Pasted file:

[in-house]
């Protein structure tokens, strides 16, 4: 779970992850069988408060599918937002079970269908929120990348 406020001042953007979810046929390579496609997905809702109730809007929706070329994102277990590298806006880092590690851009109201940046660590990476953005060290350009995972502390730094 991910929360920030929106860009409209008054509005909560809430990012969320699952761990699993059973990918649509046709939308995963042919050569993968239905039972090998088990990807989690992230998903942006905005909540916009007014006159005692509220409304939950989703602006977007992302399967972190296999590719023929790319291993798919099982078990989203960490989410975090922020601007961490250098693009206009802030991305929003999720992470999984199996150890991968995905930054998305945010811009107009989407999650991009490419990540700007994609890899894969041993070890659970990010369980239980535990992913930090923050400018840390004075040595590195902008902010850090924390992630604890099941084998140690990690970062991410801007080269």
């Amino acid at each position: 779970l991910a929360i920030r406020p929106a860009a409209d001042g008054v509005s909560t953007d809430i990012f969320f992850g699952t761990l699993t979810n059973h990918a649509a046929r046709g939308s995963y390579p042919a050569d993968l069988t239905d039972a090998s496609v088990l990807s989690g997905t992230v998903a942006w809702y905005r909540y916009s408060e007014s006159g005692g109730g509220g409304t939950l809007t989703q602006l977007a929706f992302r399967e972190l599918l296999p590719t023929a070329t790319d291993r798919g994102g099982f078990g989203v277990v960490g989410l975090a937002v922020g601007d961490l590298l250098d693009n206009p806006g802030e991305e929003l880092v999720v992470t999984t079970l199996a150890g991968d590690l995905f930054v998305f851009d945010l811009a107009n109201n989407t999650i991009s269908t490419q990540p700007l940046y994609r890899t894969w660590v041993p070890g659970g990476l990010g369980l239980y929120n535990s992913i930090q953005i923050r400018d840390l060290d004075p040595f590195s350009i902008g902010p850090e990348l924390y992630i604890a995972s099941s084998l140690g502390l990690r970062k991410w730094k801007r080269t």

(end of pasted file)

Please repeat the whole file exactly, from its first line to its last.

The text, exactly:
[in-house]
């Protein structure tokens, strides 16, 4: 779970992850069988408060599918937002079970269908929120990348 406020001042953007979810046929390579496609997905809702109730809007929706070329994102277990590298806006880092590690851009109201940046660590990476953005060290350009995972502390730094 991910929360920030929106860009409209008054509005909560809430990012969320699952761990699993059973990918649509046709939308995963042919050569993968239905039972090998088990990807989690992230998903942006905005909540916009007014006159005692509220409304939950989703602006977007992302399967972190296999590719023929790319291993798919099982078990989203960490989410975090922020601007961490250098693009206009802030991305929003999720992470999984199996150890991968995905930054998305945010811009107009989407999650991009490419990540700007994609890899894969041993070890659970990010369980239980535990992913930090923050400018840390004075040595590195902008902010850090924390992630604890099941084998140690990690970062991410801007080269």
């Amino acid at each position: 779970l991910a929360i920030r406020p929106a860009a409209d001042g008054v509005s909560t953007d809430i990012f969320f992850g699952t761990l699993t979810n059973h990918a649509a046929r046709g939308s995963y390579p042919a050569d993968l069988t239905d039972a090998s496609v088990l990807s989690g997905t992230v998903a942006w809702y905005r909540y916009s408060e007014s006159g005692g109730g509220g409304t939950l809007t989703q602006l977007a929706f992302r399967e972190l599918l296999p590719t023929a070329t790319d291993r798919g994102g099982f078990g989203v277990v960490g989410l975090a937002v922020g601007d961490l590298l250098d693009n206009p806006g802030e991305e929003l880092v999720v992470t999984t079970l199996a150890g991968d590690l995905f930054v998305f851009d945010l811009a107009n109201n989407t999650i991009s269908t490419q990540p700007l940046y994609r890899t894969w660590v041993p070890g659970g990476l990010g369980l239980y929120n535990s992913i930090q953005i923050r400018d840390l060290d004075p040595f590195s350009i902008g902010p850090e990348l924390y992630i604890a995972s099941s084998l140690g502390l990690r970062k991410w730094k801007r080269t």